Instagram launched companies like Fashion Nova have become infamous for utilizing celebrity platforms to sell their fast fashions. In some cases, they have even collaborated with celebrities like Cardi B to launch their own pieces or line within the brand.For clothing and make up brands, it is easy to see if a celebrity has its own but when it comes to the popularity of detox teas, unless we see a video of them drinking it, there is truly no way to know. Many times, when we look at these products, they have ingredients in them that can be harmful, especially with long -term use or for individuals that are under a certain age. I think that it is important to also note that in many cases, these are the most influenced group as they just want to “fit in” or be “popular”. Being able to find a commonality with their peers through liking the same celebrities, tv shows, music, movies allow them to find a sense of community. It is ultimately a form of crowdsourcing as influencers and consumers can give direct and almost instant feedback regarding a product or service. The company can see what they are doing right and what they are doing wrong without having to pay third party to come in and do a survey or research study. It allows the company to make crucial changes within a relatively short time.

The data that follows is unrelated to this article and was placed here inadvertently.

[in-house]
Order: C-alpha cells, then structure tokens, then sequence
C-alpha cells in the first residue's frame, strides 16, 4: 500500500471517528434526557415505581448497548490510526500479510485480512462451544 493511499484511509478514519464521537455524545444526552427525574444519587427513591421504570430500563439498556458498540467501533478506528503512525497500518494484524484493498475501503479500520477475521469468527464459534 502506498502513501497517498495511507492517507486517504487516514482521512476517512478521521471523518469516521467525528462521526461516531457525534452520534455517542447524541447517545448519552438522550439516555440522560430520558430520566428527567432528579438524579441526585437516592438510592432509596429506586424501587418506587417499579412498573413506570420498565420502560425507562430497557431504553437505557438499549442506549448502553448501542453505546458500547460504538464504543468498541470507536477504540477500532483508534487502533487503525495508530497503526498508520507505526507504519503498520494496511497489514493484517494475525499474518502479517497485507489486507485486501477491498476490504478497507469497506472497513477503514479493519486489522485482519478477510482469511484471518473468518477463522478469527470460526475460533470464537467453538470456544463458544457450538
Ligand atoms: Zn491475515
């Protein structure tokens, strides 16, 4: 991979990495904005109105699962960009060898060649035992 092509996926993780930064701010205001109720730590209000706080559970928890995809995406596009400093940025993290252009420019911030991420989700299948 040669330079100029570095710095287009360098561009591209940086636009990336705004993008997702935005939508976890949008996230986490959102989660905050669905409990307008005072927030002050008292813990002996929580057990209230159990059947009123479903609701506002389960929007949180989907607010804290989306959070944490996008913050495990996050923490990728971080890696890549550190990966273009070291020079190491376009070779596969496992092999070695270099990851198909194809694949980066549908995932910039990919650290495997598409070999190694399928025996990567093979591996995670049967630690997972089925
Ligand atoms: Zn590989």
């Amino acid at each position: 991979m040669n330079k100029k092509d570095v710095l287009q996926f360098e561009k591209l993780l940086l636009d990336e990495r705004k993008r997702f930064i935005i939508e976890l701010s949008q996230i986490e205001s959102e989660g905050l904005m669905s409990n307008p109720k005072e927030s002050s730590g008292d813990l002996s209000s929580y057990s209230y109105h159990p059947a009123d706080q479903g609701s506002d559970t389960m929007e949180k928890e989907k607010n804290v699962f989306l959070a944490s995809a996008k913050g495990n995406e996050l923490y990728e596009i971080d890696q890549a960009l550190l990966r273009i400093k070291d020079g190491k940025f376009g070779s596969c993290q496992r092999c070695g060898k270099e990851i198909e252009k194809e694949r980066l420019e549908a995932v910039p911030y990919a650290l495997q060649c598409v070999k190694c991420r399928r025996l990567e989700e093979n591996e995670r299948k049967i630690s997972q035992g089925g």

Brand Ambassadors offers many benefits as it is very little work in most cases on behalf of the ambassador by them having to do very little work to help move the brand forward, especially if taking photos and tagging the item. Many celebrities are highly incentivized making six-figures for a single post for the social media platform and then from the brand that they are promoting. According to Hopper HQ, Dewayne “The Rock” Johnson was the highest pain celebrity on Instagram making approximately $1.05 million per post. Although his status as the highest paid actor does contribute to his following on Instagram, the Rock is also very positive, motivating and physically influencing through his work out clips, and motivational sayings. If a brand can afford the rates of a highly influential social media user, brands can almost always count on seeing their sales, popularity, and brand skyrocket. Allowing them to collaborate and be exposed to those they would never have access to before. If done, ethically brands can enjoy the profits, longevity, and recognition of major brands such as Nike, McDonalds, and Estee Lauder.

Sources:

Notopoulos, K. (2017) 21 Celebrities Just Got A Harsh Warning About Instagram Ads. Buzzfeed News. https://www.buzzfeednews.com/article/katienotopoulos/ftc-cracks-down-harder-on-celebrity-instagram-ads

Instagram Rich List 2020. https://www.hopperhq.com/blog/instagram-rich-list/